Editor’s Note: This is a column written by Switzerland County’s David Hewitt. The articles center on all things ‘outdoors’, from hunting and fishing to woodsmanship.
The morning came too quickly as my alarm buzzed me from a deep sleep.
Burning the candle at both ends between work, personal life and bowhunting had been taking a toll on me. Once more, out of bed before anyone should be, drive to my hunting spot and then hike in and wait.
It’s cold and blustery, the dark purple, blue and black sky lit by a frosty moon.
I make my way across the cut beans and cast a shadow across the field in the moonlight. Last night’s rain makes for a silent approach as the normally dry, crunching of fallen hickory leaves are now like a soft carpet under foot.
I’m up and in and my routine begins.
Daybreak is on the horizon, a battle between the sun over my right shoulder and the moon to my left. The cool morning air is damp and thick as I shiver a time or two waiting on daylight. The sun finally manages to peek through the cloud cover and with it, the breeze picks up. I smile as the wind is in my favor this morning.
Not long and the woods are coming to life.
Wrens and tufted titmouse light on the branches next to me. Beneath my stand, chipmunks pop and chatter and scurry along gathering seeds and chasing each other. The scraping of claws coming down the shagbark behind can only mean that the squirrels are awake and on a hunt of their own to stock up for the winter.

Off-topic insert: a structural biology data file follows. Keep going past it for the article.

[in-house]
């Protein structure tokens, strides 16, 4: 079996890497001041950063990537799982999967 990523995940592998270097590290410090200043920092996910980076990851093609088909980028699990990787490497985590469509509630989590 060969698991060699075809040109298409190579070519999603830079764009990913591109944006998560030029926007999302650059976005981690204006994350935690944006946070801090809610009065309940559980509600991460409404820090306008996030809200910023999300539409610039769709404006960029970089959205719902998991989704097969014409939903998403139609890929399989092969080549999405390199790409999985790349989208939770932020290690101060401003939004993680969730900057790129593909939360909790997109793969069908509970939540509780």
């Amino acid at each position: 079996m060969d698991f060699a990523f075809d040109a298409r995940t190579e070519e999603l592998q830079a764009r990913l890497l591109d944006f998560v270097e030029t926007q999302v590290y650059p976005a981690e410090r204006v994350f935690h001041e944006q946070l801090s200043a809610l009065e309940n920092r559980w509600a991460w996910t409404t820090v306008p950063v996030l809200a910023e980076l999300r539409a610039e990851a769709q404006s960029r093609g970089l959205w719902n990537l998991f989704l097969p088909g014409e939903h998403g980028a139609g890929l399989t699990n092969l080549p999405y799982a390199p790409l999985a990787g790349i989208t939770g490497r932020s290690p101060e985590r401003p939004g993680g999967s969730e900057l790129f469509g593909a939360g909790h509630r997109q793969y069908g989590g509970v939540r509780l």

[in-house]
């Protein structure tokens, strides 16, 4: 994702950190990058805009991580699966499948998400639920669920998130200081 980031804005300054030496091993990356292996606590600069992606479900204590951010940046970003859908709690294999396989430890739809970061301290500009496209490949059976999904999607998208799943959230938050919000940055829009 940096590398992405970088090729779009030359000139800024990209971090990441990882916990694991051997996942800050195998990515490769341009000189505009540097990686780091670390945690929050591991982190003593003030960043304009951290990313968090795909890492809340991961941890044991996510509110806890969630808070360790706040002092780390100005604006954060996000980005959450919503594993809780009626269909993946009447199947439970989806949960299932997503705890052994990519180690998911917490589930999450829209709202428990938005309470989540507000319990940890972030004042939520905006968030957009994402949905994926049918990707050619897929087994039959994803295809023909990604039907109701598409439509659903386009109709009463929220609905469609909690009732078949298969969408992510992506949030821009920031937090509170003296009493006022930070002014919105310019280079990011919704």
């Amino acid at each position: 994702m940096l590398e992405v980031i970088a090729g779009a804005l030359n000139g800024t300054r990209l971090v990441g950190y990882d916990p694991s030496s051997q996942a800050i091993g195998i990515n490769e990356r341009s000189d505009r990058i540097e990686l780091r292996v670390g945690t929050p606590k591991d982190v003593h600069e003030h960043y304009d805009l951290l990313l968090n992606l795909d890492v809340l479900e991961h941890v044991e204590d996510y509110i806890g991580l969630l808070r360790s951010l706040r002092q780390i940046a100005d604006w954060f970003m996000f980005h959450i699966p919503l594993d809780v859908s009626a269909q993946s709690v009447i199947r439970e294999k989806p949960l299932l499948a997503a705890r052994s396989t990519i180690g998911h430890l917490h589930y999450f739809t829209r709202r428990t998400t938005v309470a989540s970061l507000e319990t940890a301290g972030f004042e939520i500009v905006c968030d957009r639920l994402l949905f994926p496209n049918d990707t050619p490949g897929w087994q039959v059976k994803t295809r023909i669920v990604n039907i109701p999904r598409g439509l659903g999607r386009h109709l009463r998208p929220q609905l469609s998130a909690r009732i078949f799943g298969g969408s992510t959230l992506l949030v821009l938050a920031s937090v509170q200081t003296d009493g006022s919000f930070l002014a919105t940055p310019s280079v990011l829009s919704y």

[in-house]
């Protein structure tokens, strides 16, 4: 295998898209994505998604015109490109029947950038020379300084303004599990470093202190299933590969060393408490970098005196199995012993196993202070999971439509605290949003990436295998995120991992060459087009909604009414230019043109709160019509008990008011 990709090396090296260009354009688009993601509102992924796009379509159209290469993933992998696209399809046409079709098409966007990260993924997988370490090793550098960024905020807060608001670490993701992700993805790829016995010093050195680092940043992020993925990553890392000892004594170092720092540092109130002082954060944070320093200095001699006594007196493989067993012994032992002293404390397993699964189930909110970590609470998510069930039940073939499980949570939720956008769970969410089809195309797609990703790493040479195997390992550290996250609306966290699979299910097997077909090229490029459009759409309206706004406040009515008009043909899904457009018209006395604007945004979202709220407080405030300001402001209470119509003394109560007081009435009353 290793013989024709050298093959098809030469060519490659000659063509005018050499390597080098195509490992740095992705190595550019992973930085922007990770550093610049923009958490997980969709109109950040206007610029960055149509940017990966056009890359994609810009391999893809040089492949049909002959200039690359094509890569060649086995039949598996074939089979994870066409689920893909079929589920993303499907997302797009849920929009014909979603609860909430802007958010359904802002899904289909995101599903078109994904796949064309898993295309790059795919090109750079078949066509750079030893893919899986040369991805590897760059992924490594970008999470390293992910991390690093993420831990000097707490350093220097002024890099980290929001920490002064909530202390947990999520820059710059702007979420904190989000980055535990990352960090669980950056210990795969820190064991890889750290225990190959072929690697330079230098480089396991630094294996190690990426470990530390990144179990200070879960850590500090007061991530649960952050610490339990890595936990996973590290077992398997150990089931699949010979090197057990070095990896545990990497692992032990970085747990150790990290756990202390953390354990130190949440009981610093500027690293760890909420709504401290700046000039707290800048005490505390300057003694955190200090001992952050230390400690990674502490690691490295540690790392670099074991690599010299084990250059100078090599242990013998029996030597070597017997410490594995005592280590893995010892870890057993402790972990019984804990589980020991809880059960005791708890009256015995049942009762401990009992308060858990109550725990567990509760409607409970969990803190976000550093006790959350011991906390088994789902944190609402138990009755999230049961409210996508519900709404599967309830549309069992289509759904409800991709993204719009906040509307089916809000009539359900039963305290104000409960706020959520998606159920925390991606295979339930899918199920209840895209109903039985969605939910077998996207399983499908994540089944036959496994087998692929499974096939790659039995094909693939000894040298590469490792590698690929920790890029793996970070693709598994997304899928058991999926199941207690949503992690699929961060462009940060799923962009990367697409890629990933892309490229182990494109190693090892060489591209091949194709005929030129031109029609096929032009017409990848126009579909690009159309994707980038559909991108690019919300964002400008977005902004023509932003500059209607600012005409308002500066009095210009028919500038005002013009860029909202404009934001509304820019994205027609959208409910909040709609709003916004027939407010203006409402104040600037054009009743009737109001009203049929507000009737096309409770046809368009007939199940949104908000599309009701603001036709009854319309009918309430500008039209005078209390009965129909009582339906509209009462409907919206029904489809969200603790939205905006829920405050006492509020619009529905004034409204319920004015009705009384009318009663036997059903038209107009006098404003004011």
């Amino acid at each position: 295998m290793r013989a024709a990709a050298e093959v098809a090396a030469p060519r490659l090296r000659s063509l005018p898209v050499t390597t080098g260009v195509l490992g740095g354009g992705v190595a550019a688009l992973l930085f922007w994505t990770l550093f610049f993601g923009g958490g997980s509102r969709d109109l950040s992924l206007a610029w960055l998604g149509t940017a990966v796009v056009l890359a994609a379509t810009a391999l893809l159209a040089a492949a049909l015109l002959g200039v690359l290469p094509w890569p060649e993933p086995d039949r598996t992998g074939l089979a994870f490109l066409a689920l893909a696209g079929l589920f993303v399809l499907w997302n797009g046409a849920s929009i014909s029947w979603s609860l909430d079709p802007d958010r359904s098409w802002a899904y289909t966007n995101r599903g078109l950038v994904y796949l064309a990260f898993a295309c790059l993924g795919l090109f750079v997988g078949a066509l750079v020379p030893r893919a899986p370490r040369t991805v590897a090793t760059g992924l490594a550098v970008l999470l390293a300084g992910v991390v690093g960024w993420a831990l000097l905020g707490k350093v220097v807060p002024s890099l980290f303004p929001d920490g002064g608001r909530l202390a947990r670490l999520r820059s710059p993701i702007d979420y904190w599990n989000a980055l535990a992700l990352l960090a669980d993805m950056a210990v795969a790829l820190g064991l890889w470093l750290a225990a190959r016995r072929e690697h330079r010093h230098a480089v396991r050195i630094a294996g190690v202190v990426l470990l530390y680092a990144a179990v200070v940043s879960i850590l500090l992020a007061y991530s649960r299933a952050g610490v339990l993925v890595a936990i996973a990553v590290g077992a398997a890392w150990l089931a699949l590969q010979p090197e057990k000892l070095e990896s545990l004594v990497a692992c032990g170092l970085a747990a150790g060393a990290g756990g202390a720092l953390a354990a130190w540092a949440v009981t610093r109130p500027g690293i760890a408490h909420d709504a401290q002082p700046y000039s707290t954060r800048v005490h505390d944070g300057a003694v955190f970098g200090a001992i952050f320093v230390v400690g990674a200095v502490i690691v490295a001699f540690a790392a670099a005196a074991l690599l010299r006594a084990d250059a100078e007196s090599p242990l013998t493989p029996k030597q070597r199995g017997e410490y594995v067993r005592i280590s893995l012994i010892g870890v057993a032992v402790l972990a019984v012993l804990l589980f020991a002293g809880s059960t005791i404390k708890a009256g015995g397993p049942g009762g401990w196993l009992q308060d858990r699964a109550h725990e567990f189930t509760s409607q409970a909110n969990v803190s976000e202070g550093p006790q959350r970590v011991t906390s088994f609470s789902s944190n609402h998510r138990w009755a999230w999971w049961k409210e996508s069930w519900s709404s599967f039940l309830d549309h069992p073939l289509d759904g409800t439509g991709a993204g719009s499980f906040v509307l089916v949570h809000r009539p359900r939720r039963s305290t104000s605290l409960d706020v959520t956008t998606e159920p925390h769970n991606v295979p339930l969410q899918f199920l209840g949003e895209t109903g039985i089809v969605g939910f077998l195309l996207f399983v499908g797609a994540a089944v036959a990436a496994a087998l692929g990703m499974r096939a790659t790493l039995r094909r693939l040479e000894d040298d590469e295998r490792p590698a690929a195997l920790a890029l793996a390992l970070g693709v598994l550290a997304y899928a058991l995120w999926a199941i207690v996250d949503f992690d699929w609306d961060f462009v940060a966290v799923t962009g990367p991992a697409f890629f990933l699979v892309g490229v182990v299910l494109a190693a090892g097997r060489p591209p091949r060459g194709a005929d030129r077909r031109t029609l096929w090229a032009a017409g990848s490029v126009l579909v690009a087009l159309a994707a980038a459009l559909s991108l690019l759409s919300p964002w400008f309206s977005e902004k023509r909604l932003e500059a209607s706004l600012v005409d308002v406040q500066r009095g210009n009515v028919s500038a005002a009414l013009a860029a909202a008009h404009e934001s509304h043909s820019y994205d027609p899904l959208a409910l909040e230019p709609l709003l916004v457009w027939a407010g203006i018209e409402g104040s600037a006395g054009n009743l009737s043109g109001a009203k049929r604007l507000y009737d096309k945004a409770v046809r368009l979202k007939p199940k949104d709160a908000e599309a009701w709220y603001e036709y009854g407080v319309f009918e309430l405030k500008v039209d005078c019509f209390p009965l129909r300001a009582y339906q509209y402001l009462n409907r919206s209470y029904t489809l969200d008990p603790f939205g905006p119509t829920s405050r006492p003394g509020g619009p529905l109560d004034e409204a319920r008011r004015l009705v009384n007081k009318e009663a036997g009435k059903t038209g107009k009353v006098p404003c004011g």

An hour in and a slight “crunch” in the soft leaves – a doe sneaking across the creek below me. Too far to even hazard a shot from here, but a good sign of things to come.
A few minutes later and another sound. This time a small framed buck slipping through the cold, damp woods. He’s close enough to temp an arrow, but I know my limitations with the primitive selfbow and he passes through unharmed.
Almost 9:30 a.m. now as I check the time. Just then, movement catches my eye. Another small buck making his way through the cedars towards my white oak and the active scrape underneath. I’ve seen this young fellow before, a few weeks earlier, he caught me moving and had me dead to rights. But this time my mind is made up, if he comes, the Osage bow will be put to work.
As if on a string, the five-pointer comes in – 15 yards away, I wait for a quartering shot.
“Pick a spot” goes through my mind as it always does at the moment of truth. The string comes back effortlessly and everything stops for the moment.
Focus behind the deer’s shoulder…breathing slowed…
I hold tension for a second longer and the cedar arrow is away. The buck bolts and I immediately know that the job is done. In a matter of seconds, he is finished, just as every bowhunter wants, quick and clean.
I look across the creek bed at the deer lying there and raise my eyes above and whisper a thanks. As I make my way towards the young buck, I glance at the simple stick and string in my hand. I’m in awe of the lightness of the wooden bow, the simplicity of it, the graceful arc of its limbs.
Beautiful and deadly at the same time.
An effective weapon for certain in the right hands. I run my hands over the young buck’s shoulder and I can’t help but wonder how many primitive bowhunters have been taken deer over the centuries with a tool just like this and I’m humbled to be in their ranks and to feel a connection to a distant past.
– David Hewitt